The measured phase velocity dispersion of Rayleigh SAWs as a function of wavevector × total layer thickness (i.e., qh) is shown in Fig. 2. Here, q is the wavevector (according to Eq. 1) and h is the total layer thickness of the multilayer system, i.e., \(h=t_{\text{Ta}}+t_{\text{CoFeB}}+t_{\text{MgO}}+t_{\text{Al}_{2}\text{O}_{3}}\), where tTa, tCoFeB, tMgO, \(t_{\text{Al}_{2}\text{O}_{3}}\) are the thicknesses of Ta, CoFeB, MgO, Al2O3 layers, respectively.

Figure 2
figure 2

Phase velocity of Rayleigh SAWs obtained from the Si/SiO2/Ta/CoFeB(t)/MgO/Al2O3 samples for different wavenumbers. The solid curve represents the fit to an exponential decay function.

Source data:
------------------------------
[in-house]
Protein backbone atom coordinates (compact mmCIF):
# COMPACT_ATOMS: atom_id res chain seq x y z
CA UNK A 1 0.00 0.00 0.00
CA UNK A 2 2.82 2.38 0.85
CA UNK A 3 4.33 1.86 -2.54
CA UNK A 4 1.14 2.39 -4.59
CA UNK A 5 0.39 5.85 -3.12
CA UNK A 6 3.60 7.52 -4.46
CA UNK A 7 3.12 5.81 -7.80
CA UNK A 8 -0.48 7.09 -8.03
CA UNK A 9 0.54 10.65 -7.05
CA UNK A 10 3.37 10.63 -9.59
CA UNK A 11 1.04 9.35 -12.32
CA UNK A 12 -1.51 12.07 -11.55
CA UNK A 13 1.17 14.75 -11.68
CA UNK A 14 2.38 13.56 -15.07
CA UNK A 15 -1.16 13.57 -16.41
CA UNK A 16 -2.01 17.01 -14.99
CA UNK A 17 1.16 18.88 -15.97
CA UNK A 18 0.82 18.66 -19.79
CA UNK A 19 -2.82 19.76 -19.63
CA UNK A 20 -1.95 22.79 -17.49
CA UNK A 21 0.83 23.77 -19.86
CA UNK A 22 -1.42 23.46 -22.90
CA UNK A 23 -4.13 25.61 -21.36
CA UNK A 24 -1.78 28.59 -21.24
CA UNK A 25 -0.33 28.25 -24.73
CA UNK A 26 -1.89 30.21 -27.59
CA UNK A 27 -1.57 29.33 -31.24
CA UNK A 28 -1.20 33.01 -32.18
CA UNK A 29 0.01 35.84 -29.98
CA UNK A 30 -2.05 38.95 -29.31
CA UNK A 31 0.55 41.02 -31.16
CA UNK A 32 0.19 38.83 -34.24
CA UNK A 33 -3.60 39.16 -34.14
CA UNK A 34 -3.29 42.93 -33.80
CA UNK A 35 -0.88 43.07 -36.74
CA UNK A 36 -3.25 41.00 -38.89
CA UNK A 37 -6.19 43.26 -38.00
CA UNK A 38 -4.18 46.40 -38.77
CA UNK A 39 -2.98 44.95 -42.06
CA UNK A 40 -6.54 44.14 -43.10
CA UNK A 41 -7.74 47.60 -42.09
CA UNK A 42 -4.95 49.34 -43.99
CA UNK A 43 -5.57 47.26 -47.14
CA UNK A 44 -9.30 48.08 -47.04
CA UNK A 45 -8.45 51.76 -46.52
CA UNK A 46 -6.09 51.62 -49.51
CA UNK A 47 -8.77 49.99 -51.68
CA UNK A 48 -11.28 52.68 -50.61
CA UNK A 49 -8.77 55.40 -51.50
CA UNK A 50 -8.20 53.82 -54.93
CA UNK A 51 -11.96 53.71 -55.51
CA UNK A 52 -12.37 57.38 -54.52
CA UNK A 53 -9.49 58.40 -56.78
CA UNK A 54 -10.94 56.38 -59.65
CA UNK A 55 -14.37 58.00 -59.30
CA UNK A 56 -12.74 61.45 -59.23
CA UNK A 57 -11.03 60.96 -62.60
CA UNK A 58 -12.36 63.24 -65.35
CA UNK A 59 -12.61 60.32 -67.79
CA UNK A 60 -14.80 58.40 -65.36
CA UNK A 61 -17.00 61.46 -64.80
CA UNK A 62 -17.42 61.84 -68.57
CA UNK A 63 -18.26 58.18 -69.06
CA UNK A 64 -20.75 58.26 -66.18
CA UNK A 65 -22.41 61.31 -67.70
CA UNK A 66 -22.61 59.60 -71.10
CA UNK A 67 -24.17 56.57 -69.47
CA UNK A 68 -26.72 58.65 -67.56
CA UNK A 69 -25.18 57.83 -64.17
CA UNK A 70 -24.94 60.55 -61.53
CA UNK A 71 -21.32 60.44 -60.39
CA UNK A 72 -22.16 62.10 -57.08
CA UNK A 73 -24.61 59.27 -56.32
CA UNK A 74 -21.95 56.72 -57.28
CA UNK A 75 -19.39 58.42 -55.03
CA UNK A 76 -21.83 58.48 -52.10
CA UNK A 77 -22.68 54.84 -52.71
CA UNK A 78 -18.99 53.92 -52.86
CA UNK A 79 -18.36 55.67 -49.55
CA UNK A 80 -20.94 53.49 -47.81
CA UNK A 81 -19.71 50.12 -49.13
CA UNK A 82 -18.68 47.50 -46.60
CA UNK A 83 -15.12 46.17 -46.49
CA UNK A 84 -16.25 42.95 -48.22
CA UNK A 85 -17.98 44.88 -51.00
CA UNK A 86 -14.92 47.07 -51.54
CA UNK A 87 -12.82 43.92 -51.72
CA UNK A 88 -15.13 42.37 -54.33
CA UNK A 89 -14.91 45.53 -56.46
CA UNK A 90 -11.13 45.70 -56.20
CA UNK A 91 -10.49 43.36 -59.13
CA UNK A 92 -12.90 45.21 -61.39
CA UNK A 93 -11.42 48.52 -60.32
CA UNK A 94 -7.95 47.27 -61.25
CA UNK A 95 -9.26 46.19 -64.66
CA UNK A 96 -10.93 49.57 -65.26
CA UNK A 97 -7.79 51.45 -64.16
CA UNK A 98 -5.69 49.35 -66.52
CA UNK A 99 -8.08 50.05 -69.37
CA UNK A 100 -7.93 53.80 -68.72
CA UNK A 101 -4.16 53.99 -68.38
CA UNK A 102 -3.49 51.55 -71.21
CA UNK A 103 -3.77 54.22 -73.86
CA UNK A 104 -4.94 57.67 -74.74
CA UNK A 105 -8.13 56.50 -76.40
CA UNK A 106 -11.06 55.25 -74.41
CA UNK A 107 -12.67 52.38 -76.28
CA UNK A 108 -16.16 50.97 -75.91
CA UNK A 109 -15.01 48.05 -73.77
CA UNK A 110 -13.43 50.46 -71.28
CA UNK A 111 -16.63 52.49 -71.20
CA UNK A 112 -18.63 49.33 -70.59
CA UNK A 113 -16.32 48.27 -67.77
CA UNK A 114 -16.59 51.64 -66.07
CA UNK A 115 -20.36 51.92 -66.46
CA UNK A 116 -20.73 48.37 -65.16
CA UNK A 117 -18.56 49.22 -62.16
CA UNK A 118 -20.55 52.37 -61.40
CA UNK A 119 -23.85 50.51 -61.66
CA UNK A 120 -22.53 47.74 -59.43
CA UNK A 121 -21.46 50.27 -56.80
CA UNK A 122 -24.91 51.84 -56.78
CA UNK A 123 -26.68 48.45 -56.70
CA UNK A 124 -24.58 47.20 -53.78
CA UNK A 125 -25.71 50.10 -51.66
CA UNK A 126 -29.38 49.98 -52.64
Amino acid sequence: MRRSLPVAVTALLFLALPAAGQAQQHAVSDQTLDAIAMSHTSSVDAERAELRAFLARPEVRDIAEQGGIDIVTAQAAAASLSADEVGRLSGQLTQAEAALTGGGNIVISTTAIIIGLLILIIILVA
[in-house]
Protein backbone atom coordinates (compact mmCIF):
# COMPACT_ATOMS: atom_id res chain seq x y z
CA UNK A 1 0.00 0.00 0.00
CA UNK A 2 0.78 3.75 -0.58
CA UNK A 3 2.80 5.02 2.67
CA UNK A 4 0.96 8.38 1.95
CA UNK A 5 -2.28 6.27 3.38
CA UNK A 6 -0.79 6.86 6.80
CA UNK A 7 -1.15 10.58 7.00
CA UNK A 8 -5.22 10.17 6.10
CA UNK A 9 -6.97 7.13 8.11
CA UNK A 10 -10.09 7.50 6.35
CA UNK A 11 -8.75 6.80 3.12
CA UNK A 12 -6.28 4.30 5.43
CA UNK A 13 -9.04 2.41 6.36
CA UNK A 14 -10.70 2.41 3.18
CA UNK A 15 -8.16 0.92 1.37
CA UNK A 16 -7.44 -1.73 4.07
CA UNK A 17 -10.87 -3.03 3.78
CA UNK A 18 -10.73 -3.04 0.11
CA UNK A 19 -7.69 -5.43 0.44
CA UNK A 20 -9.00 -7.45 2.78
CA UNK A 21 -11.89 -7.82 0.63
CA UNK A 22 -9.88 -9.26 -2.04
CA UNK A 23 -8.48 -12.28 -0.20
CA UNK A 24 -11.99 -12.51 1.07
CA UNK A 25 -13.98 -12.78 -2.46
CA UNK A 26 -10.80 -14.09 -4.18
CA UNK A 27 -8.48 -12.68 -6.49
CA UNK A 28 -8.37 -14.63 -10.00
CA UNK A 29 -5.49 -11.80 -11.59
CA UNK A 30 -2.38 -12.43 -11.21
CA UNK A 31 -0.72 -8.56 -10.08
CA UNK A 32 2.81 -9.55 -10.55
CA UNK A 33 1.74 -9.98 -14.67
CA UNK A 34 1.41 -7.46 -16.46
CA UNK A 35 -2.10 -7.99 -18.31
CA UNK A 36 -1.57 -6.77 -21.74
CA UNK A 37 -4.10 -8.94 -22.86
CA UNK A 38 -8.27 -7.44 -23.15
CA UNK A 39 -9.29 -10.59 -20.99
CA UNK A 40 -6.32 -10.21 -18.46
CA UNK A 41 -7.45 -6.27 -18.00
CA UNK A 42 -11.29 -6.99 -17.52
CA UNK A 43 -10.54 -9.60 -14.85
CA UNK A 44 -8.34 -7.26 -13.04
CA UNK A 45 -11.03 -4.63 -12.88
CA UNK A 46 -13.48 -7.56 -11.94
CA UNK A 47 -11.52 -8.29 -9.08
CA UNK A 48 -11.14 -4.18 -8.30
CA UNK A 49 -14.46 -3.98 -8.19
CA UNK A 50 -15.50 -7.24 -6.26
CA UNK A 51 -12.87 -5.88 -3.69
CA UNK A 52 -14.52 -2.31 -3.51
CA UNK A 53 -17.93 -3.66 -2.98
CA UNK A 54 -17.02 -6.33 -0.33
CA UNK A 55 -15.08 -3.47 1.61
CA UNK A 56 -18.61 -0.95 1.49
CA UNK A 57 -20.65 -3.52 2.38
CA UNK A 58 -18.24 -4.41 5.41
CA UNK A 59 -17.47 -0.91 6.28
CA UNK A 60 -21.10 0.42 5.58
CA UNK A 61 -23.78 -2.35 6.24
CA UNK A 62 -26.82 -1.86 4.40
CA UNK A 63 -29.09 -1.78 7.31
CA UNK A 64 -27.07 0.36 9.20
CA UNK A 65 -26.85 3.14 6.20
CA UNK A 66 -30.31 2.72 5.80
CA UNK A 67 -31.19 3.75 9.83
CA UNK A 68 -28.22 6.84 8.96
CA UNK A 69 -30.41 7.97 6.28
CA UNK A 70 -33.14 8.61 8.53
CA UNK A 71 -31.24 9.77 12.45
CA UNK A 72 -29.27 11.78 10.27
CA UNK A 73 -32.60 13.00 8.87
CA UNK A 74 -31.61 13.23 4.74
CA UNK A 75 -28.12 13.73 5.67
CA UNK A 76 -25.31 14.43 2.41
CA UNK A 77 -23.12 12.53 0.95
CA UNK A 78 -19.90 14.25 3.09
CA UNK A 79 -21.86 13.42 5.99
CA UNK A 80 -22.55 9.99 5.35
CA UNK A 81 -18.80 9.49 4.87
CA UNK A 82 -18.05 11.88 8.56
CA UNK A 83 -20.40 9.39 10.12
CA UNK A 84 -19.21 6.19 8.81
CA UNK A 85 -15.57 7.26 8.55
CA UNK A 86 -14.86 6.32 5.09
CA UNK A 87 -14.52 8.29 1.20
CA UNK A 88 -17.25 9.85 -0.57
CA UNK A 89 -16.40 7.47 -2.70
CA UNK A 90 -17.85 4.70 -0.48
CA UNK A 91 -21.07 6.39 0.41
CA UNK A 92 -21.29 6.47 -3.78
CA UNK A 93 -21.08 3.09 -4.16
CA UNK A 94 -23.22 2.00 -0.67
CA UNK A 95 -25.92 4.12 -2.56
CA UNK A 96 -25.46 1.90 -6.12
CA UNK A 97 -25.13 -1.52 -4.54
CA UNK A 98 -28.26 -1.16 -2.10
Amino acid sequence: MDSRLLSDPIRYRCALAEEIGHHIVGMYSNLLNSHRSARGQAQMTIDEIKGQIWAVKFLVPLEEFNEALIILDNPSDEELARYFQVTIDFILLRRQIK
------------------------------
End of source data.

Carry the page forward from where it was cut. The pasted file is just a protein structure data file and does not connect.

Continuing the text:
The negative slope of phase velocity dispersion with qh suggests that the studied films can be classified as slow-on-fast systems. In these types of systems, the dispersion curves start with the transverse wave velocity (νT) in the layer and asymptotically decrease to the Rayleigh wave velocity (νR) in the layer deposited on the substrate54. By fitting the experimental data points with an exponential decay function, we extract that the νT (i.e., the velocity at qh = 0) in the studied layer is about 5000 m s−1, whereas the surface Rayleigh wave velocity in the overall stacking layer tends to be about 2500 m s−1. In our study, the penetration depth of Rayleigh waves is in the range of 250 nm to a few micrometers. According to the thickness of the SiO2 layer, we consider the substrate as Si/SiO2. To calculate the Rayleigh wave velocity, all the stacking layers should be considered as an effective layer instead of considering individual layers. This is worth mentioning here that the Rayleigh surface wave velocity in the overall stacking layer is quite different than in any individual layer of the stack. As the problem is not so trivial, we perform FEM-based simulations to determine the velocities of SAWs for large qh as described in section "Discussion".